ASHM is pleased to launch our recently updated General Practitioners and HIV resource. You can download the resourc… https://t.co/UVP72mrTeP
This was an interesting oral abstract session regarding community knowledge and approaches to pre-exposure prophylaxis. PrEP was discussed in detail and covered topics like barriers to uptake of PrEP, preferences for prevention technologies, measuring adherence in PrEP users and how the health system and study designs of PrEP trials can facilitate rapid enrolment of those at high risk of HIV acquisition.
The first speaker was Adeline Bernier from France. Although PrEP is already available in Norway and France through government subsidised programmes it has not been widely taken up in the rest of Europe. She presented results from The Flash! PrEP in Europe (FPIE) online survey. This was a community-based research study aiming to assess interest in and barriers to PrEP uptake amongst respondents from 11 European countries. They found low knowledge of PrEP amongst at-risk groups, high interest in PrEP but low uptake. Most commonly cited barrier to taking PrEP was fear of side effects.
Darrell Tan presented results from an MSM survey conducted with those undergoing routine HIV testing. They asked questions regarding preferred method of PrEP delivery (oral, injectable, topical) and whether the reliability of different technologies would influence their decision on which method to use. The results were many and varied. Further analysis is required to understand what influences each individual’s preference for PrEP.
James Ayieko from Kenya presented results from the ongoing SEARCH trial, 18% of 4,064 participants took up the offer of PrEP within 30 days. Participants’ perception of own risk did not always match that from a risk score. This indicates further community-based education regarding risk is required for those considering PrEP.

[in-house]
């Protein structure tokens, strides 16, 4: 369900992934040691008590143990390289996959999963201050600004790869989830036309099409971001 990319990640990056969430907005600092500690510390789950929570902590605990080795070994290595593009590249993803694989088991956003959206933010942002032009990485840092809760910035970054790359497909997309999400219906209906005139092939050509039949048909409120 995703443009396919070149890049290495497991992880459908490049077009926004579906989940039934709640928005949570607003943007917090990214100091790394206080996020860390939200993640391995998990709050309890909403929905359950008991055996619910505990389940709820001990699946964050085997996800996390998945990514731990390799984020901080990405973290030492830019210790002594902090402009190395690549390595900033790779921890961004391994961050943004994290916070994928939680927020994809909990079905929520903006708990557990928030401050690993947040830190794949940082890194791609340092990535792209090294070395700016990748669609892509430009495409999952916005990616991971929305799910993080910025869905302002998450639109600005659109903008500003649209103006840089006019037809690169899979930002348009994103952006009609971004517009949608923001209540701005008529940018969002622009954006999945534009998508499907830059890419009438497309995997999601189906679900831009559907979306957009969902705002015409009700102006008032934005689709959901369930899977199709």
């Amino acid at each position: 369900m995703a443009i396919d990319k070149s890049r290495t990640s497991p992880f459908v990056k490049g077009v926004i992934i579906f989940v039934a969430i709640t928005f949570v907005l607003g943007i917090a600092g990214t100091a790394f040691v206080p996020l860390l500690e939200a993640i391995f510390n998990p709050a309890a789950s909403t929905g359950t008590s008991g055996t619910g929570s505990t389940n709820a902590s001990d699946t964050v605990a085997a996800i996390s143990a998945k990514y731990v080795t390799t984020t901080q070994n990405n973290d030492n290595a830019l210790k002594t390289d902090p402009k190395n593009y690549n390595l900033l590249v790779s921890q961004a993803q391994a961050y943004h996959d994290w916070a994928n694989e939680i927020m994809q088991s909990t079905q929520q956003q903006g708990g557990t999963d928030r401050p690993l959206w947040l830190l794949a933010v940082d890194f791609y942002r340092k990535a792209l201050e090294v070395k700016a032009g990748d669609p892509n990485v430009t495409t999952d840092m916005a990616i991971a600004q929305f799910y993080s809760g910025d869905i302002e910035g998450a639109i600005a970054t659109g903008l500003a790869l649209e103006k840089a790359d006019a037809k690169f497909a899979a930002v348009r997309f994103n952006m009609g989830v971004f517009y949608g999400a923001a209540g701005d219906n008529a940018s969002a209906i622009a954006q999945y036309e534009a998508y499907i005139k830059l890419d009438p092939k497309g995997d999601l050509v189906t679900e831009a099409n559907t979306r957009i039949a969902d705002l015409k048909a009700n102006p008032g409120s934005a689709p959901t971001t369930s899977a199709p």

Edwina Wright presented data from the Melbourne cohort of the PREPX trial. Recruitment to the PrEP trial was facilitated by a high community PrEP awareness and involvement of GPs and Pharmacists who were remunerated for their services.The high PrEP awareness in Australia contributed to the high enrolment of the ongoing PrEP study.
Rupa Patel presented data from a US study which found a good correlation between adherence measured by 3-month MPR (medication possession ratio) and 7-day self-report with TFV-DP (tenofovir diphosphate) blood levels in DBS (dried blood spot) of MSM taking daily oral PrEP. The good correlation of the 3-month MPR and 7-day self-report with biological measures of adherence in PrEP users suggests that this could be ideal for measuring adherence in the clinic setting.
Hanne Zimmermann from the Netherlands presented data from a longitudinal semi-structured interview in MSM using PrEP. This revealed that MSM switched between daily and event-driven PrEP use or even stopped PrEP based on their personal situation and risk exposure. Individuals made decisions on PrEP use based on perception of their own risk. The authors concluded that in order to successfully support future PrEP users, a tailored approach, addressing choices for PrEP regimens as a continuum of flexible and changeable choices, is essential. Appropriate education would be an essential part of this strategy.